The other thing I wanted to share is our toilet rules. As most of you know by now... we had a composting toilet. These are the rules that were put up for us and I just had to laugh out loud at them.

Saturday, August 7, 2010

Ecuador was "great... just great"

In a world where life can easily become mundane... wake up, brush your teeth, eat breakfast, go to work, come home and maybe work out, shower go to bed only to do it all over again the next day... having a trip like this is imperative in the process of shaking life up a bit. I've never been on such an adventure... and to be honest the best thing about this whole trip was the unknown. I woke up every day in Ecuador not knowing what my day would hold, what I would encounter, what I would do and that was so refreshing! The unknown was exciting, nerve racking, adventurous and illuminating all at the same time. Along with that, there was an abundance of "never's" that I had while on this trip some of which being:

I've never:
-slept in a pad-locked room before
-harvested anything
-walked the streets of a foreign country by myself
-bought a coke for .45 cents
-ate beans for 2 weeks straight
-had so much fun before!

It all started with a series of 3 flights to get us to our destination of Quito, Ecuador. I told my best friend Margot who I had never travelled with before that if we're friends after this trip that we'll be friends for life. Somehow I managed to hold it all together during those flights... I figured because of the claustrophobia, lack of sleep and 3 flights I'd either make a scene or jump out of the plane just to spare her the hassle of having to deal with me. Somehow though I managed to get through it without harming anyone and she and I are as close as we've ever been. We spent a few nights in Quito and our hostels were... I guess everything you'd expect a hostel to be... loud, semi-dirty, uncomfortable beds and incredibly cool people... in other words.. good times. We even got invited to play lazar tag with a group of Israelis who joked that it'd be the Israelis vs. the Americans (apparently the impression is that we're born with guns in our hands). The game was insanely ghetto and so bad... but at the same time we had a great time with this group of people!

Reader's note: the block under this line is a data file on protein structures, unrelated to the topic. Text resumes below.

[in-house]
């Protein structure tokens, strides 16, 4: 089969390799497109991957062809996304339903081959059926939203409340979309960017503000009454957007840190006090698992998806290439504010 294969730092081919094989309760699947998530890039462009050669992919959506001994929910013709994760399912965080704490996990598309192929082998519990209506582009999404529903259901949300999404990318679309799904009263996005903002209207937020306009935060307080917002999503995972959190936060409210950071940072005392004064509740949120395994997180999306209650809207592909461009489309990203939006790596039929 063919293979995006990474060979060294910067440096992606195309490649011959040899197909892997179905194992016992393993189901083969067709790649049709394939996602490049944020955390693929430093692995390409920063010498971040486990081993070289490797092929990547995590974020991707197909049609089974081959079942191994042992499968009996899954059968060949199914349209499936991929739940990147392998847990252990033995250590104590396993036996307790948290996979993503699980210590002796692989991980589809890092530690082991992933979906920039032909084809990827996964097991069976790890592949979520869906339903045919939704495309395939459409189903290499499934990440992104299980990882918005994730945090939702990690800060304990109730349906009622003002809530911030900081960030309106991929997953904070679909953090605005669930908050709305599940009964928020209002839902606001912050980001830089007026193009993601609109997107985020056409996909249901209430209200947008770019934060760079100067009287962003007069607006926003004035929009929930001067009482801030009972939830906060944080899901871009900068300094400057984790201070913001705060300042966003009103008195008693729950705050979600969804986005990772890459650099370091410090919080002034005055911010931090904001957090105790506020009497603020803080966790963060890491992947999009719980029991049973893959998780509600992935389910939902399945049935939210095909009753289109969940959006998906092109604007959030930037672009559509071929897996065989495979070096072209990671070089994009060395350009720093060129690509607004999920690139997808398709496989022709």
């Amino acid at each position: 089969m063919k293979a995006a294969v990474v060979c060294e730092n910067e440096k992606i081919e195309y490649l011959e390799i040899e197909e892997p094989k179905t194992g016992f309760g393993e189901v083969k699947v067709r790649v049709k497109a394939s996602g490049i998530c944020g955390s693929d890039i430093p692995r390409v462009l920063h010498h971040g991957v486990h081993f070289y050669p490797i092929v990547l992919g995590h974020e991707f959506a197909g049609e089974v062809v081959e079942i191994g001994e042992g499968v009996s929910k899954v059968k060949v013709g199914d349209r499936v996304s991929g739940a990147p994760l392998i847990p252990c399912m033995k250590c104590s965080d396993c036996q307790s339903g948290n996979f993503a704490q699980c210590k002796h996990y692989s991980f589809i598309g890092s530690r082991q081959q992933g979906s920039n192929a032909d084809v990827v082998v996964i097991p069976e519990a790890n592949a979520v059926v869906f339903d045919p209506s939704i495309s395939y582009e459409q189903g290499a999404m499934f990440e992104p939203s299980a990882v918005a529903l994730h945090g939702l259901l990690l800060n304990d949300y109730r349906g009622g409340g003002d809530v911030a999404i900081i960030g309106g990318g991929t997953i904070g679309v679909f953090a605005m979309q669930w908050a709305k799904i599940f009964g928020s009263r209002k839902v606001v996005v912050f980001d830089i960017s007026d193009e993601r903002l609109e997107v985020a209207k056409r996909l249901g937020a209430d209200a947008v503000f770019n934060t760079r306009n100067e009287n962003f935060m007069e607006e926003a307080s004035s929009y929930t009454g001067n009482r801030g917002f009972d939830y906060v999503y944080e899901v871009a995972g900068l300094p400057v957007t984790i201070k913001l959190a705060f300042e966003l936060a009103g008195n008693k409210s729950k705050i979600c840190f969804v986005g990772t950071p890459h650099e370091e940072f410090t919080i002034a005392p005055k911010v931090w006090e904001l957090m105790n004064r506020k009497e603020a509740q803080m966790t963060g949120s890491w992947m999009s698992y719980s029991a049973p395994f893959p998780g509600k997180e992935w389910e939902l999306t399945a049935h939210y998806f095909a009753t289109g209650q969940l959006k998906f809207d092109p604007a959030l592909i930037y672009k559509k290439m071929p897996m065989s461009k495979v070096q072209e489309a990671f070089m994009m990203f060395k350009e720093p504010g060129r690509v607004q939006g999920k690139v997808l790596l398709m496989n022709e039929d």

One 15 minute cab ride, a 2 hour bus ride through the Andes and another 10 minute cab ride later and we arrived at the Comuna de Rhiannon. Thank goodness that 2nd cab ride wasn't too long. The guy was driving so fast I just about peed myself and was happy to arrive safely at the farm. There were three different categories of people at the farm: the insanely spiritual, the sex and drug obsessed, and the down to earth people. We had representatives from several different countries: Canada, Spain, Ecuador, Argentina, Mexico, Germany, France, Columbia, England, Chili, Australia & Paraguay. I guess you can say we had our own little U.N. living in this electric free house.

I spent my days doing a number of things... harvesting Quinoa, picking and shucking corn, making compost for planting, working with my girls Ursala and Luna (the donkeys), planting trees and watering everything on the farm that needed to be watered. It didn't seem like a lot of work at the time since it was only 4 hours each day... but at the same time it was pretty tiring mostly because of the high altitude. We were nestled in the middle of the Andes surrounded by a few volcanoes one of which being Cotopaxi... she was just beautiful on a normal day... stunning on a clear day!